Arab and European states on Sunday sought common ground on security threats and regional crises, including Yemen, Syria and Libya at their first joint summit held in Egypt’s Red Sea resort of Sharm el-Sheikh.
Officials said the summit was neither about Brexit — which British Prime Minister Theresa May was discussing with other leaders on the sidelines — nor primarily about migration, an issue that has consumed European political debate since a surge in arrivals in 2015.
European Council President Donald Tusk urged cooperation in his opening address to leaders from about 40 nations, adding that neighbors “should not leave it to powers far from our region,” alluding to China and Russia.
EU sources said the first EU-Arab summit was all the more important as the US “disengages” from the region while Russia and China make inroads.
“We don’t want to see this vacuum soaked up by Russia and China,” one of the sources told Agence France-Presse.
“The meeting is the message,” European Commission President Jean-Claude Juncker told reporters, summing up the largely symbolic nature of the summit.
“I hope that the summit manages to focus on our partnership when it comes to economic relations, when it comes to our common work, for instance, on Palestine ... revitalizing the two state solution,” EU High Representative for Foreign Affairs and Security Policy Federica Mogherini told reporters.
“But also a common approach I hope, on the conflict on Syria, on the conflict in Yemen to try to have a full implementation of the Stockholm agreements, and common work on Libya,” she said.
The UN has been trying to salvage a truce agreed at peace talks in Stockholm in December last year between Houthi rebels in Yemen and the Saudi-backed government.
Saudi Arabia’s King Salman emphasized the importance of a political solution in Yemen, while calling the Iranian-backed Houthis terrorists.
“We affirm the importance of international efforts to support Yemeni legitimacy and bring the revolutionary terrorist Houthi militias supported by Iran to submit to the international community,” the king told the summit.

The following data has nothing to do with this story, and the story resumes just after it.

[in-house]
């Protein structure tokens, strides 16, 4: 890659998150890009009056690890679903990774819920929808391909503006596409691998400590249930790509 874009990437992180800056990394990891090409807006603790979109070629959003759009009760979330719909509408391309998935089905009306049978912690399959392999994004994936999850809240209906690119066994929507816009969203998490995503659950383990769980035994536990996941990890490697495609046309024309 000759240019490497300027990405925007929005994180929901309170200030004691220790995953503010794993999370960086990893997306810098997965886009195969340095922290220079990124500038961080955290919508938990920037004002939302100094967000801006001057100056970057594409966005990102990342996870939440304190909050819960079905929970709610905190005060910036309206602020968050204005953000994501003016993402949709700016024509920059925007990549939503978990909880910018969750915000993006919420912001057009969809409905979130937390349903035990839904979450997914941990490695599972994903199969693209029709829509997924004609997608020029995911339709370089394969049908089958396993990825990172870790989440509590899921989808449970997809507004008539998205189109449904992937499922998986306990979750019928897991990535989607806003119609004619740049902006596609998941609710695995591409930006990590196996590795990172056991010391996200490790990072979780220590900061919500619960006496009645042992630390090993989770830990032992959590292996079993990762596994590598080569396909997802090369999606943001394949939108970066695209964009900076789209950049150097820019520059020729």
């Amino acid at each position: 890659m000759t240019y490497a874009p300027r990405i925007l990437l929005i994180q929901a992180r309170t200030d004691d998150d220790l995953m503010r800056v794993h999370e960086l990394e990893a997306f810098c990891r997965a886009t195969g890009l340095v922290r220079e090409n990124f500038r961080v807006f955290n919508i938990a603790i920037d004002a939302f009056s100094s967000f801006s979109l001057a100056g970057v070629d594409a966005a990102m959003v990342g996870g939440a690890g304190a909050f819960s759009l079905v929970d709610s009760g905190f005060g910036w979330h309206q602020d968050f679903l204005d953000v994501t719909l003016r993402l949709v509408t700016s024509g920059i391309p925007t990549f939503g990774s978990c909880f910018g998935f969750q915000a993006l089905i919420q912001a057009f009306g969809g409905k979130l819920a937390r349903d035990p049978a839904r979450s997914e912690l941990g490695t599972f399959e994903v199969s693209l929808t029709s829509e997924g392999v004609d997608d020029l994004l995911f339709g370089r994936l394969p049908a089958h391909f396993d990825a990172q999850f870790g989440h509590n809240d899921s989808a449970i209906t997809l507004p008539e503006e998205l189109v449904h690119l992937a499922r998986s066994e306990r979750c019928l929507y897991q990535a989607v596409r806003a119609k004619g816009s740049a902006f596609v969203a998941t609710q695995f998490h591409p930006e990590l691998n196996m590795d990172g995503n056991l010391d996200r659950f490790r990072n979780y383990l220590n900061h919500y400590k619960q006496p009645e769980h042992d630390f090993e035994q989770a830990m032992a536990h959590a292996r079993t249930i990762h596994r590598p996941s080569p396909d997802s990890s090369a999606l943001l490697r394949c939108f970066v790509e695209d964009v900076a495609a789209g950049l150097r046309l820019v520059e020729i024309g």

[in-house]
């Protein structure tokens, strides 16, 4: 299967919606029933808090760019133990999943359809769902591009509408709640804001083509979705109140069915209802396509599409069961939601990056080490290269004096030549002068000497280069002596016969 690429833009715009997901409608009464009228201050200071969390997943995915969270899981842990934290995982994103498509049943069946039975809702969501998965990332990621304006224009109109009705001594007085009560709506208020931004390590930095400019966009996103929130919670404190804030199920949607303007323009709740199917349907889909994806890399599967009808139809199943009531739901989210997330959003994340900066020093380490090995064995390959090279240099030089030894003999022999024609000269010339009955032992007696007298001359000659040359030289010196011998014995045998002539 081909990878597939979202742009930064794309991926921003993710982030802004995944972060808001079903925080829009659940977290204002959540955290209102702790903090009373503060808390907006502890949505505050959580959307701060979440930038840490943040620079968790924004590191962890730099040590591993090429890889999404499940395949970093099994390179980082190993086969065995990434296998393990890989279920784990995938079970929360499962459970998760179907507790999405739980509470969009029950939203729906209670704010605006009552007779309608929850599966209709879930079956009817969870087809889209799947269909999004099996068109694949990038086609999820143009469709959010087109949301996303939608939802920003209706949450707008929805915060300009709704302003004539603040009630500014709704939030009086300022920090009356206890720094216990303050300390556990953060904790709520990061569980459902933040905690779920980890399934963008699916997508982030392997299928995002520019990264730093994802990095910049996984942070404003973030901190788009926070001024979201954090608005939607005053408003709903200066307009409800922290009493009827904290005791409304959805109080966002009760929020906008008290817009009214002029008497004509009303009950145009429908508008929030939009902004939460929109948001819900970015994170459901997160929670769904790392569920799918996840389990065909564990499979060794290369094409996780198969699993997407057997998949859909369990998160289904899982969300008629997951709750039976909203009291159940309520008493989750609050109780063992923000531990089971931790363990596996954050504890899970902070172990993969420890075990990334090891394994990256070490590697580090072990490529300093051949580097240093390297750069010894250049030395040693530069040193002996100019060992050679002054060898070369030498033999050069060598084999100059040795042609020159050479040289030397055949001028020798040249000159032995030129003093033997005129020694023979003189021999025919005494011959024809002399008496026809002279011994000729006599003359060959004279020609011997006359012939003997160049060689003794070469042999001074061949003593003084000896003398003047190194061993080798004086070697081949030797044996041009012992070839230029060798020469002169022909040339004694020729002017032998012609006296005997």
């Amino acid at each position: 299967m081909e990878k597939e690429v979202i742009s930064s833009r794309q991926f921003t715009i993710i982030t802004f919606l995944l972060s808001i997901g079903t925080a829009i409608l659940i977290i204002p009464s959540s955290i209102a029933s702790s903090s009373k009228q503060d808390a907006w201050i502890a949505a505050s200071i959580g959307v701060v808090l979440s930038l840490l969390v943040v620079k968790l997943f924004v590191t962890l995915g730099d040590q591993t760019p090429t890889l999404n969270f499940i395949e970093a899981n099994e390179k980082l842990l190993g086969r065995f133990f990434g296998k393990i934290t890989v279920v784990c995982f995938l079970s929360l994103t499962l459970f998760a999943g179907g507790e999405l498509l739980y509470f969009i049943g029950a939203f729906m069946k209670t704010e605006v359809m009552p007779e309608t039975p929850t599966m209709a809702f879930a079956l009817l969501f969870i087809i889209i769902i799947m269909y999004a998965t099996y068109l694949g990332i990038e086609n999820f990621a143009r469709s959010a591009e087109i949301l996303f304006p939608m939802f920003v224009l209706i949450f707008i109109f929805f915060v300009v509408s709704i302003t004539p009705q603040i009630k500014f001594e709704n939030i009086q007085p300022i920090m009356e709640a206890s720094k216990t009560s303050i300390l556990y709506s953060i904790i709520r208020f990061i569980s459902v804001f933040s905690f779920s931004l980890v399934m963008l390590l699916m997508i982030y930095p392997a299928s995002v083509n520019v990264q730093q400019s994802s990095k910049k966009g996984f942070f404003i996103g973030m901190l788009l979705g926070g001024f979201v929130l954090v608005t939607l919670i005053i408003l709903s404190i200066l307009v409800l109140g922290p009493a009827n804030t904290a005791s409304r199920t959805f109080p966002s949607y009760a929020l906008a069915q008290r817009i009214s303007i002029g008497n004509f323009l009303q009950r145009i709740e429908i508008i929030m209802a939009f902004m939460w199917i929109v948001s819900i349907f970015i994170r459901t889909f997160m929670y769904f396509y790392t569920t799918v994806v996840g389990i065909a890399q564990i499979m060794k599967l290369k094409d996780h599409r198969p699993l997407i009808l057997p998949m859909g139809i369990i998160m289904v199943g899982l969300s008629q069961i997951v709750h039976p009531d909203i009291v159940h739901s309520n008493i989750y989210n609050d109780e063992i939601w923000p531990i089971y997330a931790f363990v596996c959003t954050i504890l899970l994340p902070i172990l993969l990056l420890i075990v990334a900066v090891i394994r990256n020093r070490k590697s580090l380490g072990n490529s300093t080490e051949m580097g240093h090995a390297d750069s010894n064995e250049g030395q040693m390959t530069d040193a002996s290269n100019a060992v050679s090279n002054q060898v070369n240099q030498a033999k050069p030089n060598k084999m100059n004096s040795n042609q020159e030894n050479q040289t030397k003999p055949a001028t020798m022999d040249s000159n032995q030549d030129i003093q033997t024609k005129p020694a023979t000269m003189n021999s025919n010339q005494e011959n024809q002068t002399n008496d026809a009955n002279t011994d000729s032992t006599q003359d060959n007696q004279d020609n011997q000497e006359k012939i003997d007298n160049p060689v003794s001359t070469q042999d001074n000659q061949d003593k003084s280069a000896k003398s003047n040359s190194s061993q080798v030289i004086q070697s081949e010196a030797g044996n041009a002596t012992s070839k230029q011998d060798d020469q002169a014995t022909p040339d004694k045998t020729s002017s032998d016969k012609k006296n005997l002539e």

Houthis say they seized power to counter corruption and deny receiving material support from Iran.
Egyptian President Abdel-Fattah al-Sisi, who hosted the meeting, called for resolving the decades-old Palestinian-Israeli conflict and settling more recent wars and conflicts in Libya, Yemen and Syria.
“The picture is in fact bleak at present” he said as he called for Arab and EU economic cooperation and warned of “mounting risks and challenges,” including terrorism and migration.
He called for a broad plan to combat terrorism that would deprive extremists of funding “include a strict security offensive to counter the terrorist organizations and other elements of terrorism. And there should also be an effective ideological offensive against their ideological platforms.”
One issue dividing the Arab League is the possible readmission of Syria, suspended in 2011 over its crackdown on protesters at the start of the civil war.
Arab states still have differences on the issue, although the trend was toward backing Syria’s return and giving Arab states a “foothold” in dealing with the Syria file, Sudanese Permanent Representative to the League Abdalmahmood Abdalhaleem said.
Most of the leaders of the 22-member Arab League attended, except for Syrian President Bashir al-Assad, whose country was suspended from the league over its civil war, and Sudanese President Omar al-Bashir, who is grappling with protests at home.
Absent on the EU side were the leaders of France, Spain, Latvia and Lithuania.
Additional reporting by AFP and AP
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